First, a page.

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Stubs and skels

Interfaces are defined in Qualcomm's Interface Definition Language (QIDL), which then generates a header file as well as stubs and skels. The stubs and skels are generated as C files, which are then compiled into OS Services modules.

Stubs and skels transport a method invocation's arguments to the device and the return values (including any 'return via parameter' values) back to the device. Usually, the QIDL compiler generates stubs and skels that are specific to a given interface, however in some cases, especially with legacy interfaces, the remoting is performed by hand.

In a typical invocation, the stub is used on the caller's (typically the PC's) side. The stub implements the interface it's associated with, such as IFileSystem2 in the image below. For each method, the stub will convert the parameters into arrays of bytes and/or numeric handles, and send them over the connection to the other side. The stub remains in the function call, blocking, until the skel processes the message and sends back a response.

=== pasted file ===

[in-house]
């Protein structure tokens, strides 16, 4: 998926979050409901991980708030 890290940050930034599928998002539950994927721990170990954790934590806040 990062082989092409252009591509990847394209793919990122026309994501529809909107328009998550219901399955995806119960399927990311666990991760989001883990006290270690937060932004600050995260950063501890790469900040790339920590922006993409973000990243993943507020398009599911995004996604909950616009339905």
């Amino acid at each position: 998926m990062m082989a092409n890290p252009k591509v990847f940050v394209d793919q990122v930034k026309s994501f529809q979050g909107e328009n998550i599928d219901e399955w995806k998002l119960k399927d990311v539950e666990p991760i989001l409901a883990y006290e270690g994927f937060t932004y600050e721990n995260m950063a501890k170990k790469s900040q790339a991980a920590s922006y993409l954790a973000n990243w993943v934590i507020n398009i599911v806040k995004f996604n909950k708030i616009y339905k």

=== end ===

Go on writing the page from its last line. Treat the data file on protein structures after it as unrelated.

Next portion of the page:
On the caller (typically the device) side, the buffers and handles are unmarshalled and turned back into standard C function calls. The stub then calls the local interface using a standard C function call. Any returned values, buffers, or handles are then packaged by the skel and returned to the stub over the connection.

Finally, the stub receives the return values from the skel and sets the appropriate values to be returned in the local memory space. The stub returns the error code sent by the skel.

Stub use is invisible to the user. The stub is also capable of returning errors if the USB Gateway no longer exists. This typically prevents deadlock.